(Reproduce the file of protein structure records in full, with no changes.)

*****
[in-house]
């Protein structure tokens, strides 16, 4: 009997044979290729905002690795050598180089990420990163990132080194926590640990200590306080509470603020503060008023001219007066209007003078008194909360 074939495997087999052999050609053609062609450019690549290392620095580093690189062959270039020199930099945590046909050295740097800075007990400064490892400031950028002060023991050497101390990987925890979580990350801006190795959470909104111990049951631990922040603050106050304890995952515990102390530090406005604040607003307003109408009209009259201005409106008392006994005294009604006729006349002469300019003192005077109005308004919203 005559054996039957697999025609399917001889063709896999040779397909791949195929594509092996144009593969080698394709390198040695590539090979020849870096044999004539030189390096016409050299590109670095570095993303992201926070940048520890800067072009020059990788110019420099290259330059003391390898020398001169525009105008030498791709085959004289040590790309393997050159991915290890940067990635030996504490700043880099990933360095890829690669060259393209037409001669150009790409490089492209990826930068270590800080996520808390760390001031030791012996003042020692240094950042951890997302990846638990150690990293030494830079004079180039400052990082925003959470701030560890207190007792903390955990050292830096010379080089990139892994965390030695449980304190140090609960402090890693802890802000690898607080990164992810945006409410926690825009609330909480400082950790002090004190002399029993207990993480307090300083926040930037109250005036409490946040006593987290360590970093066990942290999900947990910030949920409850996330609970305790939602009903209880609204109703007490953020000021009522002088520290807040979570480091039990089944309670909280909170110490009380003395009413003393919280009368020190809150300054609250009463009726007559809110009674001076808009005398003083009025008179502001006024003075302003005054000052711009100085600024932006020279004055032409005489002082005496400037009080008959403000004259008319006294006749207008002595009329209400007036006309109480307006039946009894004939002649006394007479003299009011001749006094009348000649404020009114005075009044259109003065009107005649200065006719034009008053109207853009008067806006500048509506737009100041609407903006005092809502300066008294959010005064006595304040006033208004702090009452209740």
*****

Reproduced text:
[in-house]
């Protein structure tokens, strides 16, 4: 009997044979290729905002690795050598180089990420990163990132080194926590640990200590306080509470603020503060008023001219007066209007003078008194909360 074939495997087999052999050609053609062609450019690549290392620095580093690189062959270039020199930099945590046909050295740097800075007990400064490892400031950028002060023991050497101390990987925890979580990350801006190795959470909104111990049951631990922040603050106050304890995952515990102390530090406005604040607003307003109408009209009259201005409106008392006994005294009604006729006349002469300019003192005077109005308004919203 005559054996039957697999025609399917001889063709896999040779397909791949195929594509092996144009593969080698394709390198040695590539090979020849870096044999004539030189390096016409050299590109670095570095993303992201926070940048520890800067072009020059990788110019420099290259330059003391390898020398001169525009105008030498791709085959004289040590790309393997050159991915290890940067990635030996504490700043880099990933360095890829690669060259393209037409001669150009790409490089492209990826930068270590800080996520808390760390001031030791012996003042020692240094950042951890997302990846638990150690990293030494830079004079180039400052990082925003959470701030560890207190007792903390955990050292830096010379080089990139892994965390030695449980304190140090609960402090890693802890802000690898607080990164992810945006409410926690825009609330909480400082950790002090004190002399029993207990993480307090300083926040930037109250005036409490946040006593987290360590970093066990942290999900947990910030949920409850996330609970305790939602009903209880609204109703007490953020000021009522002088520290807040979570480091039990089944309670909280909170110490009380003395009413003393919280009368020190809150300054609250009463009726007559809110009674001076808009005398003083009025008179502001006024003075302003005054000052711009100085600024932006020279004055032409005489002082005496400037009080008959403000004259008319006294006749207008002595009329209400007036006309109480307006039946009894004939002649006394007479003299009011001749006094009348000649404020009114005075009044259109003065009107005649200065006719034009008053109207853009008067806006500048509506737009100041609407903006005092809502300066008294959010005064006595304040006033208004702090009452209740």